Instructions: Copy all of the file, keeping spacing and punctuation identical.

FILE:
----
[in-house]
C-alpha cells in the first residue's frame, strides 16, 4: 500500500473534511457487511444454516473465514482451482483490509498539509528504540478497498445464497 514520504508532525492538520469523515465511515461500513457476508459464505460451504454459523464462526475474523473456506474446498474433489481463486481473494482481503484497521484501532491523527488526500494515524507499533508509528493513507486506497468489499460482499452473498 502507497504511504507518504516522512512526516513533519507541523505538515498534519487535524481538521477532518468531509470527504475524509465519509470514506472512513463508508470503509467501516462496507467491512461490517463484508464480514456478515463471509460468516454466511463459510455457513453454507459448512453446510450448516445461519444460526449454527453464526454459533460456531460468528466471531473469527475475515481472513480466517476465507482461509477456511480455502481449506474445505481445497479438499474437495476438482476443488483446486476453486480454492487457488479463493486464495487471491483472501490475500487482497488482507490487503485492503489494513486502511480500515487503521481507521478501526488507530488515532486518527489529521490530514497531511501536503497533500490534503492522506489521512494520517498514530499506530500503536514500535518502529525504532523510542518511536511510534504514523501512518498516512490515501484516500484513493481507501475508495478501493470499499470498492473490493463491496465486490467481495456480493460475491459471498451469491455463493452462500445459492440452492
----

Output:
[in-house]
C-alpha cells in the first residue's frame, strides 16, 4: 500500500473534511457487511444454516473465514482451482483490509498539509528504540478497498445464497 514520504508532525492538520469523515465511515461500513457476508459464505460451504454459523464462526475474523473456506474446498474433489481463486481473494482481503484497521484501532491523527488526500494515524507499533508509528493513507486506497468489499460482499452473498 502507497504511504507518504516522512512526516513533519507541523505538515498534519487535524481538521477532518468531509470527504475524509465519509470514506472512513463508508470503509467501516462496507467491512461490517463484508464480514456478515463471509460468516454466511463459510455457513453454507459448512453446510450448516445461519444460526449454527453464526454459533460456531460468528466471531473469527475475515481472513480466517476465507482461509477456511480455502481449506474445505481445497479438499474437495476438482476443488483446486476453486480454492487457488479463493486464495487471491483472501490475500487482497488482507490487503485492503489494513486502511480500515487503521481507521478501526488507530488515532486518527489529521490530514497531511501536503497533500490534503492522506489521512494520517498514530499506530500503536514500535518502529525504532523510542518511536511510534504514523501512518498516512490515501484516500484513493481507501475508495478501493470499499470498492473490493463491496465486490467481495456480493460475491459471498451469491455463493452462500445459492440452492